This is an example from Zucchini &
MacDonald’s book on Hidden Markov Models for Time Series (exercise 1.3).

The data is annual counts of earthquakes of
magnitude 7 or greater, which exhibits both overdispersion for a Poisson (where
the mean should equal the variance) as well as serial dependence.

The aim is to fit a mixture of m independent
Poisson distributions to this data, using the non-linear minimizer nlm to minimize the
negative log-likelihood of the Poisson mixture.

Sounds easy right? I have not done much
optimisation stuff so it took me longer than it probably should have. There’s
little better for the ego then getting stuck on things by page 10.

###
Constrained to unconstrained

There are two sets of parameters, the
lambda parameters to the Poisson distributions and the delta mixing
distribution, the latter giving the proportions of each distribution to mix.

The Poisson parameters must be greater than
zero and there are m of them. The mixing distribution values must all sum to
one, and the first mixing value is implied by the m-1 subsequent values.

These are the constraints (lambdas greater
than zero, deltas sum to one), and there are 2m – 1 values (m lambdas, m-1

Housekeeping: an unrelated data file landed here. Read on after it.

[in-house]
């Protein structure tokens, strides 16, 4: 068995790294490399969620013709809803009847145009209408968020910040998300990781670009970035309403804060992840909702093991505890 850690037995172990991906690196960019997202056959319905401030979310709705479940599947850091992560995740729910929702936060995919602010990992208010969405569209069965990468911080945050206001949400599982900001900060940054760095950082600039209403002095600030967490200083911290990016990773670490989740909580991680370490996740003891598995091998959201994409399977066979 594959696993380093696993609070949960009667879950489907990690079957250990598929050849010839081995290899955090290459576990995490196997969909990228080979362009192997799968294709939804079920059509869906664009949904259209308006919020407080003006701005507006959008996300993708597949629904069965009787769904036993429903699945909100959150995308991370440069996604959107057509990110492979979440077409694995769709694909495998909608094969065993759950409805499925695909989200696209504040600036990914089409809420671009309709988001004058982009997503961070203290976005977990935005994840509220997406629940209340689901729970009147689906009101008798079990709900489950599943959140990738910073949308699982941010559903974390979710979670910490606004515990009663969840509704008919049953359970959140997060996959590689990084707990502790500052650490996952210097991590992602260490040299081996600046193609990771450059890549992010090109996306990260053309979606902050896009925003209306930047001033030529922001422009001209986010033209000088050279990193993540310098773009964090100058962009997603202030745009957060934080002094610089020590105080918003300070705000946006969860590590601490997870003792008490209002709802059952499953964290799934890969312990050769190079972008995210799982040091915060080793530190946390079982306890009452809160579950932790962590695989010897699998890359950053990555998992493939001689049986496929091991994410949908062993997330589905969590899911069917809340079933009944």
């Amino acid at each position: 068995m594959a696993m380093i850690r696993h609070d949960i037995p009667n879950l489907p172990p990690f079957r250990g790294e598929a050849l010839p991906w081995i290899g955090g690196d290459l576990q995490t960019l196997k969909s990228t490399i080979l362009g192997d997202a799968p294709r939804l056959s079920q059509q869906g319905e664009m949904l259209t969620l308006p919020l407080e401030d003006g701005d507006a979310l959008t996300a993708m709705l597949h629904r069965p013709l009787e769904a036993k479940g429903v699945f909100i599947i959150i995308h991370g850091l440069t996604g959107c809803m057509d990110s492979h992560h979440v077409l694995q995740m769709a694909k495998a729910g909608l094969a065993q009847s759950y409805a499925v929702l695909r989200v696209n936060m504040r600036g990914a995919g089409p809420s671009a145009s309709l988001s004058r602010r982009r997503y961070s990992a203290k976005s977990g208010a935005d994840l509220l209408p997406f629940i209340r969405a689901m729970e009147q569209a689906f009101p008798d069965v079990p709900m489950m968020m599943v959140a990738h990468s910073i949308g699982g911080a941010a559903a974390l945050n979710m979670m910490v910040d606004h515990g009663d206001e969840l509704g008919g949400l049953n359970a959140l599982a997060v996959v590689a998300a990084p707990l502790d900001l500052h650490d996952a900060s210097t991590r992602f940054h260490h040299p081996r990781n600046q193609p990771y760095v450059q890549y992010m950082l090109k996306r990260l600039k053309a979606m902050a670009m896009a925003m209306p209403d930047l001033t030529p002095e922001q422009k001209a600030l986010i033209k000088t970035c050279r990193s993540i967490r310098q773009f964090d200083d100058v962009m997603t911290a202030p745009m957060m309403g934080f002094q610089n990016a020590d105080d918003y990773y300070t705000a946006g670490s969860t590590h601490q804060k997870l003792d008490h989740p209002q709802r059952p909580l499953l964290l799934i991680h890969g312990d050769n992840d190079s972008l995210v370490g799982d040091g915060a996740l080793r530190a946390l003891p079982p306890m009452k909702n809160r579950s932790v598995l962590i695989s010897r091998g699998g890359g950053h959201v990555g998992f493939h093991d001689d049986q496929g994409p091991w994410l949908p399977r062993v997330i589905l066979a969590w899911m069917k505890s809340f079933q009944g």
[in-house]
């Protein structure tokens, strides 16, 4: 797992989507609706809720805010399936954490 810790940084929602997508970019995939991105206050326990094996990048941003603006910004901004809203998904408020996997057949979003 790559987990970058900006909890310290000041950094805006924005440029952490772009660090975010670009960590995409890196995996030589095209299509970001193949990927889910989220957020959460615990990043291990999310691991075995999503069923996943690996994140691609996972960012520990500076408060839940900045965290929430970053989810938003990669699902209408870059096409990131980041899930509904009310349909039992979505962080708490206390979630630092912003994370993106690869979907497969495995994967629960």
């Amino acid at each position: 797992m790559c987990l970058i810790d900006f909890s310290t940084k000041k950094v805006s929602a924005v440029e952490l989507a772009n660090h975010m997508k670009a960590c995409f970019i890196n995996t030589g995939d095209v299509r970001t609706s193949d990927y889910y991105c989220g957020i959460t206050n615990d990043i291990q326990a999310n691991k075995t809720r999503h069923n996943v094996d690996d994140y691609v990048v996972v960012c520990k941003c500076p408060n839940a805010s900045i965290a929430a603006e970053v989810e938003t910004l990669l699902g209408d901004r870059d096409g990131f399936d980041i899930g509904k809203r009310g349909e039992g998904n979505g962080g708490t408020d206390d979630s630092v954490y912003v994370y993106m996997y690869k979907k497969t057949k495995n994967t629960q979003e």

deltas). We need to transform these to unconstrained values for use with nlm
(becoming eta and tau respectively).

The formulas for transformation are
reproduced from the book here

These transformed values are combined in to
one parameter vector and passed to nlm. We also pass a function that calculates
the negative log likelihood.

In the function, we first convert the
parameters from the unconstrained “working” form to the constrained “natural”
form using the inverse transform, and then use these values to do the
likelihood calculation.

You can see the code here.

###
Outro

Now that I look over the code and write
this out it does seem all fairly straightforward and relatively trivial, but it
was new to me and took a while, so I figured other people might find the
example useful as well.

The code has three examples for the cases m = 2, 3, and
4. Obviously feel free to mess around with the initial parameter estimates to see what comes up.

It does seem to match the fitted models from the book, which I have copied
here:

For all the details, check out the book,
chapter 1!